A lot of people get confused and think that charcoal has an expiration date, mostly because some charcoal bags do contain an expiration date, but this is not because the charcoal will expire but because they are required to put an expiration date on the charcoal bag in some states and countries
Lump charcoal, when properly stored in a dry environment, has an impressive longevity and can essentially last indefinitely. Its natural composition without binders or additives contributes to its exceptional shelf life. On the other hand, briquette charcoal, which contains binders like starch, is more susceptible to moisture absorption and has a shorter lifespan. It is crucial to keep briquettes in a dry place to maintain their quality over time. Additionally, self-igniting charcoal, infused with igniting chemicals, typically retains its effectiveness for up to a year or two before the igniting agents start to dissipate.
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If you have ever grilled some meat by using charcoal then you already know how easy and fast you can cook with it. In a survival situation, you can use charcoal to cook or even heat your house with it. A lot of people think that charcoal has an expiration date as some of the charcoal bags will have an expiration date on them. The truth is that most bags of charcoal will have some chemicals which keep the charcoal dry and easy to light, although the actual charcoal does not expire but the chemicals will do.
Although even if the chemicals have expired, the charcoal is still good to use. Another big misconception is that coal and charcoal are basically the same, coal is a mineral that has been formed over millions of years in the ground, charcoal, on the other hand, is made by burning wood which in a couple of hours will turn into charcoal. If you have ever made an open fire with firewood, then you have probably noticed the grayish smoke.
The smoke from a fire is actually small particles of charcoal which due to their lightweight and due to the high heat of the fire become airborne. The larger particles which do not break off from the wood will form charcoal in a matter of minutes or hours. Oftentimes people who use charcoal for cooking will recycle the charcoal to be used on a later date, although this is a good idea, but only if you store them in a dry environment.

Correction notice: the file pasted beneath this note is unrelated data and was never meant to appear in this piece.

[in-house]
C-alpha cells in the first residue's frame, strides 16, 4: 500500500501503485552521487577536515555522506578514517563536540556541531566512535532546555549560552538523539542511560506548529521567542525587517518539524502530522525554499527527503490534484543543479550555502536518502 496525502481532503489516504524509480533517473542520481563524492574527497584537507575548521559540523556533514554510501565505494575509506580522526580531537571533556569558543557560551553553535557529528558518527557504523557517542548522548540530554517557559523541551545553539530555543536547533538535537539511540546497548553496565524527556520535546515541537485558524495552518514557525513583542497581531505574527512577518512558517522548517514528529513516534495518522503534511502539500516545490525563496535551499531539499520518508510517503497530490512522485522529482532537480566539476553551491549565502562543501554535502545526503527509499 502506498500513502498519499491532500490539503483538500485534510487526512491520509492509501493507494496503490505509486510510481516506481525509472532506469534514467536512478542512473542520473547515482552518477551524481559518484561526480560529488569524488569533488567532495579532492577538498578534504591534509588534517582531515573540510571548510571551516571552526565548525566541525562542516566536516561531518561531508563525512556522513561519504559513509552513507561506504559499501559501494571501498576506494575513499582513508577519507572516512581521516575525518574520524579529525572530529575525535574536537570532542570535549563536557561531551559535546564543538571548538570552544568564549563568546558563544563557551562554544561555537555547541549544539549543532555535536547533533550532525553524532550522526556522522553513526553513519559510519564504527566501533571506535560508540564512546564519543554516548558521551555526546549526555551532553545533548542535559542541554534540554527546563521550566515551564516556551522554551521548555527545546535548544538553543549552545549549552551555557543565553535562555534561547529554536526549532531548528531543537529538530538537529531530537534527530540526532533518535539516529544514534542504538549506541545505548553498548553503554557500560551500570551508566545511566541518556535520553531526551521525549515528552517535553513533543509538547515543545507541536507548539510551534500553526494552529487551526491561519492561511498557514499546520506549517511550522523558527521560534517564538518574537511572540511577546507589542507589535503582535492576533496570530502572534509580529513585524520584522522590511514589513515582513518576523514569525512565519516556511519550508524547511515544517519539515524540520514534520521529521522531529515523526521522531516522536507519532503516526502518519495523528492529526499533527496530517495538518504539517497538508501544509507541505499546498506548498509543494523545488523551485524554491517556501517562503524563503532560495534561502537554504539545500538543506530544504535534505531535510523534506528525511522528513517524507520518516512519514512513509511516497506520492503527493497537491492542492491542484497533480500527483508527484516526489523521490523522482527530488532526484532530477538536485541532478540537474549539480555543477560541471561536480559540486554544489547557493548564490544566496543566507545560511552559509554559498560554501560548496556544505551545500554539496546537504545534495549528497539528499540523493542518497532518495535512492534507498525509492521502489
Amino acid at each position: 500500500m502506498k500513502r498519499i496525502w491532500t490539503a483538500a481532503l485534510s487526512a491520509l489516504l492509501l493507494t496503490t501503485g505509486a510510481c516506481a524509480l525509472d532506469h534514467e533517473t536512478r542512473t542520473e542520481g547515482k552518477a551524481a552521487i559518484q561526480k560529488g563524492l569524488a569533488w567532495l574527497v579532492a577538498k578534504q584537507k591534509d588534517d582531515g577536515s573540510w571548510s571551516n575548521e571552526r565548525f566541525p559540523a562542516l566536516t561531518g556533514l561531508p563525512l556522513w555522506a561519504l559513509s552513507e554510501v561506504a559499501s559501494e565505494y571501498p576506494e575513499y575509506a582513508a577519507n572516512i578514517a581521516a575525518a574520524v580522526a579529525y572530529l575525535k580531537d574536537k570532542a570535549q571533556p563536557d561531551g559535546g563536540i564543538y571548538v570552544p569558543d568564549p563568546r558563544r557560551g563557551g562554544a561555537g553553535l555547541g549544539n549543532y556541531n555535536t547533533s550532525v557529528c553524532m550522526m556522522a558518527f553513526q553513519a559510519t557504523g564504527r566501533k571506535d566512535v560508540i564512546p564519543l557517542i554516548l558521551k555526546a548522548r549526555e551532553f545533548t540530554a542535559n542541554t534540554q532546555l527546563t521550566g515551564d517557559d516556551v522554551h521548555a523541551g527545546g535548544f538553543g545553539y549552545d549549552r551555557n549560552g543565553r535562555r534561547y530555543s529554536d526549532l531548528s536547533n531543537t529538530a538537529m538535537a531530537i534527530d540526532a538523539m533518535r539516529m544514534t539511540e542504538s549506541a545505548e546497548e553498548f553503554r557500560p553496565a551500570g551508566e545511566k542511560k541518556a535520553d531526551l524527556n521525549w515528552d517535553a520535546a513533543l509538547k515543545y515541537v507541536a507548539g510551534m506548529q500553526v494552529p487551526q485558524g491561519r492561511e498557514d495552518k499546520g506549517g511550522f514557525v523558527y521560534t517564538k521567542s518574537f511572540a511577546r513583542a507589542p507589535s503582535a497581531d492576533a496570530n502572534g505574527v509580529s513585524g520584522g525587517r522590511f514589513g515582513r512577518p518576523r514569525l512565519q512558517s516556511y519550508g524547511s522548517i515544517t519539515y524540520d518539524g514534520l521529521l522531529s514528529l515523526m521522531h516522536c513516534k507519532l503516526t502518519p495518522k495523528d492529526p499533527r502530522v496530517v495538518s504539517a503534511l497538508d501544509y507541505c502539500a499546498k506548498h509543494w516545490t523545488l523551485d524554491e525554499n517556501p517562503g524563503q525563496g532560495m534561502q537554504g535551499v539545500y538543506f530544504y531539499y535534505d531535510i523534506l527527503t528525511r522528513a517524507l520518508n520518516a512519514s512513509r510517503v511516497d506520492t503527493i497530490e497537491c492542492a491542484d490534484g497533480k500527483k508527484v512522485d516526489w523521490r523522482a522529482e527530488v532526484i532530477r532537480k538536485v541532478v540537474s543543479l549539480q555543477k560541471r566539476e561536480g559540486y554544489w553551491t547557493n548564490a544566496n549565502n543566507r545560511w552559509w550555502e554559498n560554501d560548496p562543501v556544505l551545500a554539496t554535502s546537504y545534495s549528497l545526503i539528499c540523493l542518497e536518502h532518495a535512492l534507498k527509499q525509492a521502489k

If you cook with charcoal and you just leave it outside to the elements just to use it on a later date you might find it difficult to either light the charcoal or to even keep the fire going, especially during wintertime. Most people after a barbeque during the wintertime will leave the grill outside to cool off, the problem is that if it will start snowing the heat from the charcoal will melt the snow after the charcoal cooled off then the water will freeze.
Once you will try to light a fire you will notice that all the leftover charcoal is in one frozen block, and it will take some serious heat not only to heat the charcoal up enough so that it burns but the excess water will constantly extinguish the base of the fire, at that point you will be better off throwing it out. You should only use charcoal if it is dry, wet, or frozen charcoal will be fairly hard to ignite as the melted ice will constantly extinguish the fire. Now combine wet wood and wet charcoal and you will have an extremely difficult time starting a fire, but not impossible, for more information check out my recent article How to start a fire with wet wood? ( Fast & Easy ).
Does Charcoal Go Bad?
Charcoal, when properly stored, has an indefinite shelf life and does not go bad. Unlike perishable food items, charcoal is a stable and inert substance that can be stored for extended periods without deteriorating. However, charcoal can absorb moisture from the air over time, which can affect its performance and ease of ignition. To maintain the quality of charcoal, it is recommended to store it in a dry, well-ventilated area and keep it protected from moisture. Additionally, if charcoal has been exposed to excessive moisture or has become wet, it may take longer to ignite and produce less heat.